Whenever I travel, one of the first things I do is look up a coffee shop near where I’m staying. I also map out coffee shops and weave them into my itinerary. I’m more than willing to take a detour for a cute one.
Cafés are the perfect way to pause for the day. You don’t have to commit as much as a meal, but you can still sit down, take a break, catch a breath, and figure out what’s next. Coffee, in so much of the world, is a part of daily life. And going to a local coffee shop and experiencing the local coffee culture is for me an intimate way of getting to know “real” life in that place.
When in Croatia, caffeinate as the locals do. There’s no shortage of cafes in Split, from the Riva to the depths of the palace, so sit down and get comfortable.
Every place has a different coffee culture. Some places have ritualized it to be a morning start, while others flourish as an afternoon pick me up. Some places have more of an emphasis on the way the coffee is roasted. Others, on the way one should take their coffee.
In Croatia, I quickly learned that it was less about the time of day, and quite frankly, less about the drink itself, but more of coffee as a verb. Coffee as an activity. A mindset. A lifestyle.
what i thought coffee would look like
what it actually looks like
Before coming to Croatia, I did my due diligence, looking up the cafés around Split and checking out their menus. Google pointed me to some places and I was pleased to see that coffee, even in what seemed to be (and I would soon figure out most definitely are) very touristy parts of town, is pretty cheap. About a dollar for espresso, maybe two for a latte. Significantly cheaper than what I was used to in LA.
Upon landing, I was picked up from the airport and taken straight to a café to meet up with local grad students and my fellow international volunteers. And that was when I began to see that coffee was not as I expected it would be.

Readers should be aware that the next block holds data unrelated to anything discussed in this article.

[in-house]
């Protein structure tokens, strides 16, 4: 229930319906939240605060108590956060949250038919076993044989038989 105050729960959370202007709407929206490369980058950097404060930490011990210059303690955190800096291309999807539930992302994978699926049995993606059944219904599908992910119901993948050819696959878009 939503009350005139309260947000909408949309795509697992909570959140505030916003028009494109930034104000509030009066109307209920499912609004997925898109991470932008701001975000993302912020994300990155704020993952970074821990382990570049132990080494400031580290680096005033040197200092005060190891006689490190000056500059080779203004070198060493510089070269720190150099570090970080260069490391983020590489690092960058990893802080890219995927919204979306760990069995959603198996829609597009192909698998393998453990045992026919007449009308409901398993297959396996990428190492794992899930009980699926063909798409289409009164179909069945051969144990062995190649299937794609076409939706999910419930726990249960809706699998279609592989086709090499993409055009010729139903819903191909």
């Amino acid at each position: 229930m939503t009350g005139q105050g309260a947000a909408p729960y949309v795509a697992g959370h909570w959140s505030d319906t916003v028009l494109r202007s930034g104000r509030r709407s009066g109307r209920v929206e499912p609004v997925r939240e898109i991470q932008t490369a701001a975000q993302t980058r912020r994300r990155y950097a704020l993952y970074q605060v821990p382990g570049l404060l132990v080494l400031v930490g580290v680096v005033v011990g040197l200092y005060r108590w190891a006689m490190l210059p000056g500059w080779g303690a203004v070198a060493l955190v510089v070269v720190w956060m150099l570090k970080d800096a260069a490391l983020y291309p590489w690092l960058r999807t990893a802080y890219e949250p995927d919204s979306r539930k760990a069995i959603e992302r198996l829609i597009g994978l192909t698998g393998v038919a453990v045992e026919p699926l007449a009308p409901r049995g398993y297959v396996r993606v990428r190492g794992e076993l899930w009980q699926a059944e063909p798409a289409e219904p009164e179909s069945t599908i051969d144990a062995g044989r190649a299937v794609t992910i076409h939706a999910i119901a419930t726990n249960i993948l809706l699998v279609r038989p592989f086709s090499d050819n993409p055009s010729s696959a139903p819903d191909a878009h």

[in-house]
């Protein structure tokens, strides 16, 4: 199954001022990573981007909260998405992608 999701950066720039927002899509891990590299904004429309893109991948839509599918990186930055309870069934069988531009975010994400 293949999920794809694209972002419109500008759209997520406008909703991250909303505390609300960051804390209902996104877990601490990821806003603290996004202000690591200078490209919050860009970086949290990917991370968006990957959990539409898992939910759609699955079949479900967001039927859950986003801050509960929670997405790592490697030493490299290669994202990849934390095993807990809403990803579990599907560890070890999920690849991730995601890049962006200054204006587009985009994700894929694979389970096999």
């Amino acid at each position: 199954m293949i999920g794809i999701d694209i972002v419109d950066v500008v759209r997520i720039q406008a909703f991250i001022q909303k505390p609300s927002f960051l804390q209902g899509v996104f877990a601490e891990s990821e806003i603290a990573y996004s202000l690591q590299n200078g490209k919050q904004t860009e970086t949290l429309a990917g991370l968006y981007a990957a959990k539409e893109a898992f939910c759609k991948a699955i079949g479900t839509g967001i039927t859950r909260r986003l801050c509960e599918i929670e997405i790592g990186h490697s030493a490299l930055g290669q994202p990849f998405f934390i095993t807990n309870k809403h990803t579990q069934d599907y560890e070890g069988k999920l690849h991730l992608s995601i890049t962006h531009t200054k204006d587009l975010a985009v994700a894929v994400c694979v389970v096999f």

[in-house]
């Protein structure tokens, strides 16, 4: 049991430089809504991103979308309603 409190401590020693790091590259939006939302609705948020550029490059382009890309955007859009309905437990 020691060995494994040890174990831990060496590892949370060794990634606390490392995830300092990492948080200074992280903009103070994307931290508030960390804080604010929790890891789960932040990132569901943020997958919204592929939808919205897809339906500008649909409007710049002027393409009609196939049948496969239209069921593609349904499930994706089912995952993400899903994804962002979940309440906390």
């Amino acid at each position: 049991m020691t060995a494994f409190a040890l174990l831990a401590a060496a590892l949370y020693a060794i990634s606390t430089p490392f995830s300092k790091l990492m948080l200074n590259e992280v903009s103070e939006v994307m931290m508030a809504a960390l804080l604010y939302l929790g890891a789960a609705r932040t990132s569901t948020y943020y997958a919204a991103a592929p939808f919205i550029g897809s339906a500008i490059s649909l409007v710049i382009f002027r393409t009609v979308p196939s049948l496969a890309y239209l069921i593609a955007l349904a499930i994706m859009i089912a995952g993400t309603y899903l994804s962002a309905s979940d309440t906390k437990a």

Even though cafes are abundant throughout the city, there are gems to discover… if you can find them.
Never in a million years would I have thought I would be annoyed when someone asked if I would be down for coffee. But after two and a half days and six cafés, I was coffee’d out. It wasn’t so much that I didn’t want the drink itself, but that I would happily give it up if I could skirt out of the baggage that “getting coffee” comes with.
You see, for locals, “getting coffee” is not just a thing to do. It’s the thing to do. It’s how you hang out with friends. Imagine like hanging out at a bar with friends – it’s casual, it’s fun, you can have people come and go. You can just sit and chat for hours on end. Except this happens from morning to night as these cafebars just allow you to sit there as the only thing on your itinerary for the day. So it isn’t so much the coffee, and not so much the cafés, but the Split lifestyle that was a difficult adjustment for those of us accustomed to being constantly on the go.
Coffee in Croatia means a tiny espresso, 3 hours and a pack of cigarettes
Coffee in Croatia, from what I’ve experienced, means a tiny espresso, 3 hours and a pack of cigarettes. Coffee culture in Croatia isn’t really about the coffee (in Croatian, kava) at all. It’s about the social aspect. The foundation of society here is probably kava. Kava is consumed at any time of the day. But morning, afternoon, evening or night, going for coffee here means you should plan on at least a couple hours chatting at a local café. While to-go coffee can be found, you almost never see someone walking around with a coffee in hand. Coffee = chatting time. Without the social aspect, there really isn’t a point here. Groups small and large can get together and catch up on life for a few hours while only having to commit 7-15kn ($1-2). And it is normal to do this 2-3 times a day. We found that out early on. 1 day. 3 cafés. 9 hours. Idk how many cigarettes. And that was just day 2.